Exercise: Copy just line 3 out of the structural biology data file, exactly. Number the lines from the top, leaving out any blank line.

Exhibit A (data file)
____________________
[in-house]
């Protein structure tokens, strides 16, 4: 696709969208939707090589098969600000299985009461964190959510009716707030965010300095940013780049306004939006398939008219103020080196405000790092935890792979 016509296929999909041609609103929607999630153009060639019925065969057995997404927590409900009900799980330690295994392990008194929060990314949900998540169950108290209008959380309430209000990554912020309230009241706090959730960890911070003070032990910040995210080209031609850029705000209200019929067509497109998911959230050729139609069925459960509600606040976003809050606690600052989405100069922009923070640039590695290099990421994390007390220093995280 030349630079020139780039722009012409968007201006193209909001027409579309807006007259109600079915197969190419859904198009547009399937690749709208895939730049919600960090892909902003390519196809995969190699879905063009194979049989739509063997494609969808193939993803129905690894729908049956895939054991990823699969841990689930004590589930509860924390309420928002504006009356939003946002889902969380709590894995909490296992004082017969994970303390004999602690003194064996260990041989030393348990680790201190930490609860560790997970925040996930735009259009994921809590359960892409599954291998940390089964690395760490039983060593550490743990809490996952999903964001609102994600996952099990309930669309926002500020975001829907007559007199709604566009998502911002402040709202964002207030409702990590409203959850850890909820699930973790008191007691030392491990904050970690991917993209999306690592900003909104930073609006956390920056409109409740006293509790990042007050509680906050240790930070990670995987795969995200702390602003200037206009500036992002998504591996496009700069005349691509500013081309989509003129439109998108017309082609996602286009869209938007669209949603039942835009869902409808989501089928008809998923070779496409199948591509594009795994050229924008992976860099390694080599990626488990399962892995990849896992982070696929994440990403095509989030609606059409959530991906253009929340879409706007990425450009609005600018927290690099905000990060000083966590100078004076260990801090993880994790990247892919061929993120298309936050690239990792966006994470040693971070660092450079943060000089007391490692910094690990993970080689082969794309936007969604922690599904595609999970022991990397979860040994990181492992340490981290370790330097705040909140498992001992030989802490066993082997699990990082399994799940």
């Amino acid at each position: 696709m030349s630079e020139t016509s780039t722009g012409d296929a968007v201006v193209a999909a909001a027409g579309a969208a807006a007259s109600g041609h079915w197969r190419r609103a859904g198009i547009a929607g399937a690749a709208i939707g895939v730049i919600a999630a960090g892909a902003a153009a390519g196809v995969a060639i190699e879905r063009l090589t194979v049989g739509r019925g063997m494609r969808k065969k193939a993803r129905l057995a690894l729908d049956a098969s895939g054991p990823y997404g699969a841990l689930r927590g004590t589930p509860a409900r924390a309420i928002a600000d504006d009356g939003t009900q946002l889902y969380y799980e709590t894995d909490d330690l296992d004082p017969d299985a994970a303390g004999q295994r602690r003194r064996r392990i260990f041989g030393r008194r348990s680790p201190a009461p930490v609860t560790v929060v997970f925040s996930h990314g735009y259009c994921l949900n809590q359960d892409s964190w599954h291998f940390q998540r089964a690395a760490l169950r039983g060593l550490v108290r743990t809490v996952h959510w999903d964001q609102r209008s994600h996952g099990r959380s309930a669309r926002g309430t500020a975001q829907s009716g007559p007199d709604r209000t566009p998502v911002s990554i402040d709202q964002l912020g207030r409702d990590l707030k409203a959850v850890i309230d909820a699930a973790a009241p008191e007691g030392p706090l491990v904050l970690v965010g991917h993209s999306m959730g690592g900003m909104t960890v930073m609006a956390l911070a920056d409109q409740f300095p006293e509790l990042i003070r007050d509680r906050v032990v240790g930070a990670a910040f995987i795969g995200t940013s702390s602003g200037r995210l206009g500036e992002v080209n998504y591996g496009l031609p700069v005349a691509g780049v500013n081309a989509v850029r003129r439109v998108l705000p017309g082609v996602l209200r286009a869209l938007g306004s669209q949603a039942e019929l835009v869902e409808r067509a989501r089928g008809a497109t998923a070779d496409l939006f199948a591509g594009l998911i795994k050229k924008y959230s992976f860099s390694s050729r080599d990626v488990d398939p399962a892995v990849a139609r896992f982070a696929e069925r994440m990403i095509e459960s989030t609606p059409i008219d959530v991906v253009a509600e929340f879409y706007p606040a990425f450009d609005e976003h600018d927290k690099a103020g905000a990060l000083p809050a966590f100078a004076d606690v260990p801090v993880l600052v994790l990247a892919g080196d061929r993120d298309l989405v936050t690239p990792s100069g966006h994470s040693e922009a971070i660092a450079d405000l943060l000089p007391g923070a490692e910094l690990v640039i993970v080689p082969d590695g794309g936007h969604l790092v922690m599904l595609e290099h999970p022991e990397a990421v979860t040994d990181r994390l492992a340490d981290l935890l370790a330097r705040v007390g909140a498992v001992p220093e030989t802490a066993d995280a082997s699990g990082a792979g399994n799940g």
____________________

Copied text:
């Amino acid at each position: 696709m030349s630079e020139t016509s780039t722009g012409d296929a968007v201006v193209a999909a909001a027409g579309a969208a807006a007259s109600g041609h079915w197969r190419r609103a859904g198009i547009a929607g399937a690749a709208i939707g895939v730049i919600a999630a960090g892909a902003a153009a390519g196809v995969a060639i190699e879905r063009l090589t194979v049989g739509r019925g063997m494609r969808k065969k193939a993803r129905l057995a690894l729908d049956a098969s895939g054991p990823y997404g699969a841990l689930r927590g004590t589930p509860a409900r924390a309420i928002a600000d504006d009356g939003t009900q946002l889902y969380y799980e709590t894995d909490d330690l296992d004082p017969d299985a994970a303390g004999q295994r602690r003194r064996r392990i260990f041989g030393r008194r348990s680790p201190a009461p930490v609860t560790v929060v997970f925040s996930h990314g735009y259009c994921l949900n809590q359960d892409s964190w599954h291998f940390q998540r089964a690395a760490l169950r039983g060593l550490v108290r743990t809490v996952h959510w999903d964001q609102r209008s994600h996952g099990r959380s309930a669309r926002g309430t500020a975001q829907s009716g007559p007199d709604r209000t566009p998502v911002s990554i402040d709202q964002l912020g207030r409702d990590l707030k409203a959850v850890i309230d909820a699930a973790a009241p008191e007691g030392p706090l491990v904050l970690v965010g991917h993209s999306m959730g690592g900003m909104t960890v930073m609006a956390l911070a920056d409109q409740f300095p006293e509790l990042i003070r007050d509680r906050v032990v240790g930070a990670a910040f995987i795969g995200t940013s702390s602003g200037r995210l206009g500036e992002v080209n998504y591996g496009l031609p700069v005349a691509g780049v500013n081309a989509v850029r003129r439109v998108l705000p017309g082609v996602l209200r286009a869209l938007g306004s669209q949603a039942e019929l835009v869902e409808r067509a989501r089928g008809a497109t998923a070779d496409l939006f199948a591509g594009l998911i795994k050229k924008y959230s992976f860099s390694s050729r080599d990626v488990d398939p399962a892995v990849a139609r896992f982070a696929e069925r994440m990403i095509e459960s989030t609606p059409i008219d959530v991906v253009a509600e929340f879409y706007p606040a990425f450009d609005e976003h600018d927290k690099a103020g905000a990060l000083p809050a966590f100078a004076d606690v260990p801090v993880l600052v994790l990247a892919g080196d061929r993120d298309l989405v936050t690239p990792s100069g966006h994470s040693e922009a971070i660092a450079d405000l943060l000089p007391g923070a490692e910094l690990v640039i993970v080689p082969d590695g794309g936007h969604l790092v922690m599904l595609e290099h999970p022991e990397a990421v979860t040994d990181r994390l492992a340490d981290l935890l370790a330097r705040v007390g909140a498992v001992p220093e030989t802490a066993d995280a082997s699990g990082a792979g399994n799940g």